Liming – Settling – The View that became mine

 If you want to see the first post on Liming – Click here.

I got driven round Tortola on my first visit, but with more time on my second,  I took to walking at weekends.  Most people felt I was mad.  Apart from the coast road the three roads that headed out of Road Town went up two mile long 1 in 4 hills.  I walked two of them; Huntums Ghut and Belle Vue.  On each occasion, I reached the top and walked along the Ridge Road.  Tortola is less than two miles wide for most of its 14 mile length, and apart from the southern coast road, the Ridge Road is the only way to get from west to east.  From the central ridge you can see both sides.  Although there are still some ups and downs it is a fantastic walk. At each bend a new vista would open up.  At one point, as the sun was beginning to set, I saw the silhouettes of two of the larger islands, Guana and Great Camanoe, and Virgin Gorda in the distance.  The composition was perfect, just enough sea, a smattering of islands of various shapes and sizes, dramatic beaches and coastlines dappled in coral reef, and an ever changing cloudscape which is enriched by the varying light of the day, bright and intense during the morning, sharp and bathed in red at sunset, purple at dusk.  I looked around at the houses and decided that I could quite easily live here.

 During that visit I discussed with the head of Conservation and Fisheries Department the possibility of working there.  It took a lot of painful toing and froing, but eventually, a year later I moved to BVI.  On arrival I checked in at a hotel in Road Town but had to start searching for a house to rent immediately.  The first place I looked at was a hundred feet below the Ridge Road looking out at the wonderful vista I had seen the year before.  No other place I looked at that week matched up to it, and from the end of 2001 to the very end of 2003,  I looked at that same group of islands every single day.

The View that became mine

The View that became mine

Liming – Settling – Time for the Baths

 We drove back over the island, but instead of heading back to the ferry port, our friend had one more delight to show us on this amazing island.  We parked in amongst the huge granite boulders on the top of a dry sandy hill.  He guided us along a path through a gully to the most incredible sandy beach, set in amongst larger cousins of these batholiths.  We wanted to have another swim, but instead he took us through a narrow gap between two of these boulders leaning together.  It was very tight but it opened up to a labyrinth of caves.  Some were dry with a sandy bottom, in others the tide invaded and made small paddling pools, filled with ghostly white fry.  The light penetrated through the occasional gap magically lighting the rocks and the water.  A footpath guided us through, in some places we had to climb wooden stairs, in others we tugged at ropes belayed into the rock.  Every twist and turn of that pathway revealed more delights.  The rocks had formed under intense heat and formed their rounded shapes, and were blasted day and night by the hot sun to form a sort of onion skin peeling.  In some places, the curious mixture of the makeup of the rocks and the bashing from waves had cut out huge gouges on their undersides.  The whole environment synthesised into a natural spectacle of beauty.  This was The Baths.  I was never sure whether they were called the baths because they resembled Turkish Baths or whether it was just short for Batholiths, but that mattered not.  What was important was that these were a national park and people were being encouraged just to wander through, as they always say, taking nothing but photographs and leaving nothing but footprints.  Unfortunately the Baths are the jewels in the significant crown of the BVI, and tend to get overcrowded by cruise shippers and yachties.  They have to be seen to be believed, though, and although there are many other fantastic sights in Virgin Gorda, this is the most miraculous.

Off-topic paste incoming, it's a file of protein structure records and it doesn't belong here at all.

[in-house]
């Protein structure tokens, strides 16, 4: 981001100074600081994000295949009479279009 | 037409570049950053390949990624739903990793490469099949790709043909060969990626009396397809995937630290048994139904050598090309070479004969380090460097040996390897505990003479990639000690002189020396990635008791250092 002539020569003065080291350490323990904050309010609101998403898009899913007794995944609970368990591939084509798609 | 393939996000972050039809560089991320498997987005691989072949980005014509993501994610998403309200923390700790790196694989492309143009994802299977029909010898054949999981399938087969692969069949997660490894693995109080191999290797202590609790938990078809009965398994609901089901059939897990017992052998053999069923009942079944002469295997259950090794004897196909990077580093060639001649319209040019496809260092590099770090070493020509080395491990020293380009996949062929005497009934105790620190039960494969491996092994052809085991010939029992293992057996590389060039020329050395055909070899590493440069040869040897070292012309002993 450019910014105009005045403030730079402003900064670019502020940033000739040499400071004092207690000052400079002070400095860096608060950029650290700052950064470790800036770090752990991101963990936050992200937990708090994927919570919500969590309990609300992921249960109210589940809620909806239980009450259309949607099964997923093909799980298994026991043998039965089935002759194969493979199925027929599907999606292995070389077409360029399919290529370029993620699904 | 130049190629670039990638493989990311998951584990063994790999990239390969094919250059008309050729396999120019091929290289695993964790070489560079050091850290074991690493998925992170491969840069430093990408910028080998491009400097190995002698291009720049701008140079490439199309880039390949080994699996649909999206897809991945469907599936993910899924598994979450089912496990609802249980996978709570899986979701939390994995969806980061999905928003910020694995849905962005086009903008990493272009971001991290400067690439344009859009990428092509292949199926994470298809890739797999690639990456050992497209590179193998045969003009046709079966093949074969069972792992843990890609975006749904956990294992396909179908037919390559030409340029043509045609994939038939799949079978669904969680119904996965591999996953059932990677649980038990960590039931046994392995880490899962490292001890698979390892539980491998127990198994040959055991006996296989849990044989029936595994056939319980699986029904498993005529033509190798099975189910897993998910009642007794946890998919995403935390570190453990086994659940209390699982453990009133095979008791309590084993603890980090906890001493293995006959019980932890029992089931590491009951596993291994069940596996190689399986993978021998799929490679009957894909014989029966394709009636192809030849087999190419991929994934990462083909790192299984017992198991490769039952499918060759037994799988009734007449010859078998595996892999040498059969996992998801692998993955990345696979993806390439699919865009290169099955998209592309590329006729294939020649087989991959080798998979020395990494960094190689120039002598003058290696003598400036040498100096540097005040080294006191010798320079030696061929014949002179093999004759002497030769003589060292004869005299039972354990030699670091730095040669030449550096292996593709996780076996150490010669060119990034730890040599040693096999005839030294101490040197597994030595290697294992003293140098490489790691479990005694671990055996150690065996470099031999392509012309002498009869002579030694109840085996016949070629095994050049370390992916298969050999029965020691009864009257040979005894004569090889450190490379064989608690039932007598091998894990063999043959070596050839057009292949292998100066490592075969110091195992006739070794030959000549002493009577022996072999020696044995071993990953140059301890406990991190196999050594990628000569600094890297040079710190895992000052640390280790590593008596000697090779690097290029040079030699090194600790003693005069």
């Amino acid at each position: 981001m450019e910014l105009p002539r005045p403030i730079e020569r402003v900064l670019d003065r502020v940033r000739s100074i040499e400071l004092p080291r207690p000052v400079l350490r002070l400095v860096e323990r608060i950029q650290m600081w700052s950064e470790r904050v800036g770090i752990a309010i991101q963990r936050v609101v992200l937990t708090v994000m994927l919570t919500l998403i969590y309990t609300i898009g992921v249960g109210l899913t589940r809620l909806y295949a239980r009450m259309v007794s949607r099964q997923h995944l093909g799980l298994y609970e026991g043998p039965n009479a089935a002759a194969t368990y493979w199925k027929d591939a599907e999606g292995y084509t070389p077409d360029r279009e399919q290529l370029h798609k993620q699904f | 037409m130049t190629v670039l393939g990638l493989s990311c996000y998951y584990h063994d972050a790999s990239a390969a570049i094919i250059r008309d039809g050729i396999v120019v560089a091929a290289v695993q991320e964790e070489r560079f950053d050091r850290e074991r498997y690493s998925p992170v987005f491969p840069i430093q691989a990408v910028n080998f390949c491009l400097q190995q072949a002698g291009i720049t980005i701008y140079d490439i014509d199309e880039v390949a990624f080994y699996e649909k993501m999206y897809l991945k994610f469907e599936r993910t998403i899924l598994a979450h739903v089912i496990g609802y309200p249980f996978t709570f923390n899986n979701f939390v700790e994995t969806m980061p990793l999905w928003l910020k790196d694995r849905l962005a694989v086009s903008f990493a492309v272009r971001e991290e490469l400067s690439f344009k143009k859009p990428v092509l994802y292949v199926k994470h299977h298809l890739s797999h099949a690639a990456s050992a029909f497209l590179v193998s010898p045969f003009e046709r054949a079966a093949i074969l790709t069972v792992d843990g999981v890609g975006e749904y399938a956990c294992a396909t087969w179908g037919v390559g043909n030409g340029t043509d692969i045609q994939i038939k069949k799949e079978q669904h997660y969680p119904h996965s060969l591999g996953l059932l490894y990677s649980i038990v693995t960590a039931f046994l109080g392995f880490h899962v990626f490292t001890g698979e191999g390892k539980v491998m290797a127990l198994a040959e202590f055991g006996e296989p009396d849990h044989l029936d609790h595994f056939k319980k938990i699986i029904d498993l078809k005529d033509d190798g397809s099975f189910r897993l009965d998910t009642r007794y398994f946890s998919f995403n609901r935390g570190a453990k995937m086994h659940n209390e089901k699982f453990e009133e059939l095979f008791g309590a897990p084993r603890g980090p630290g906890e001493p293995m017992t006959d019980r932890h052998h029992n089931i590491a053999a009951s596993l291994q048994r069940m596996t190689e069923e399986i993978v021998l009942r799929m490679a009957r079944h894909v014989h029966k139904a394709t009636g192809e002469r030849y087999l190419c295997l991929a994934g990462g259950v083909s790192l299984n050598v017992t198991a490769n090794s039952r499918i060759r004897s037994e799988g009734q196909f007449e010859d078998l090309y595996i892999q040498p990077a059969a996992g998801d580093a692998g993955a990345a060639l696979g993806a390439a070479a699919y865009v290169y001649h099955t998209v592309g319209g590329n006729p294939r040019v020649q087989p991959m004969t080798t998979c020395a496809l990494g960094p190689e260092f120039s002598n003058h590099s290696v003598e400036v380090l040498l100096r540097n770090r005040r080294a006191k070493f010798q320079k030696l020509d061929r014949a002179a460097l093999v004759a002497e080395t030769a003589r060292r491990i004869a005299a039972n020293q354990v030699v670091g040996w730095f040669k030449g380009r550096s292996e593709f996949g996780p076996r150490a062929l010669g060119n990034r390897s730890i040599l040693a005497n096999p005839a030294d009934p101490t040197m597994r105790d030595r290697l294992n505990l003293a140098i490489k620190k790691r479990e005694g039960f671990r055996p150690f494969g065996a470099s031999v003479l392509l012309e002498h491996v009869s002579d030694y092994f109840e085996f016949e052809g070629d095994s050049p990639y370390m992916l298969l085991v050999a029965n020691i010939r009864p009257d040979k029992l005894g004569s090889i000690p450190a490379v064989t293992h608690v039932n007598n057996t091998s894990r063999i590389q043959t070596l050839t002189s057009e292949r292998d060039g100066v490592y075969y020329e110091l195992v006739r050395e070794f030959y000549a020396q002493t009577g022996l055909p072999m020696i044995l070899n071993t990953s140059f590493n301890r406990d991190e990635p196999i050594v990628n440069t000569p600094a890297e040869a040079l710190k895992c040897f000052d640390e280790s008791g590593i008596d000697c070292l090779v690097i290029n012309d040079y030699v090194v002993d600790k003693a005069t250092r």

Liming – Settling – Trip over the fat virgin

I got further on my second trip.  I invited a number of Vincentians to the training course in Road Town and although they were placed in a different hotel, we would meet up for the occasional lime and one weekend we intrepidly set off to find a fellow Vincentian friend in Virgin Gorda, the second island of BVI.  An early morning ferry sped us past the south coast of Tortola, beyond Beef Island and out across the Sir Francis Drake Channel to the sleep little island.  At the single concrete jetty we were met by this friend and family, piled in the cab of his pickup.  We jumped in the back and swayed along the bumpy streets to his house in Spanish Town, the main settlement.  He overlooked this marvellous sweep of bay in front of the tiny airstrip.  The island is low hills at the south end, topped with remarkable granite boulders and a dry cactus scrub.  The north is similar to Tortola, old volcanoes clad in dry forest.  After a beer or two, we headed up over the largest of these, Gorda Peak.  Virgin Gorda became my favourite island that day, and still remains so, not because it is lively.  It has some of the friendliest people in the Caribbean living there, but they are not very dynamic.  No, it is the sheer variety of beauty in its nine miles by two.  As we came out of Spanish Town the road jigs either side of a narrow isthmus; the sheltered waters of the channel protect Savannah Bay, a beautifully unspoilt sandy beach with great fingers of coral reef jutting out from four or five places.  On the other side rough waves break from the Anegada Channel against a rocky shore.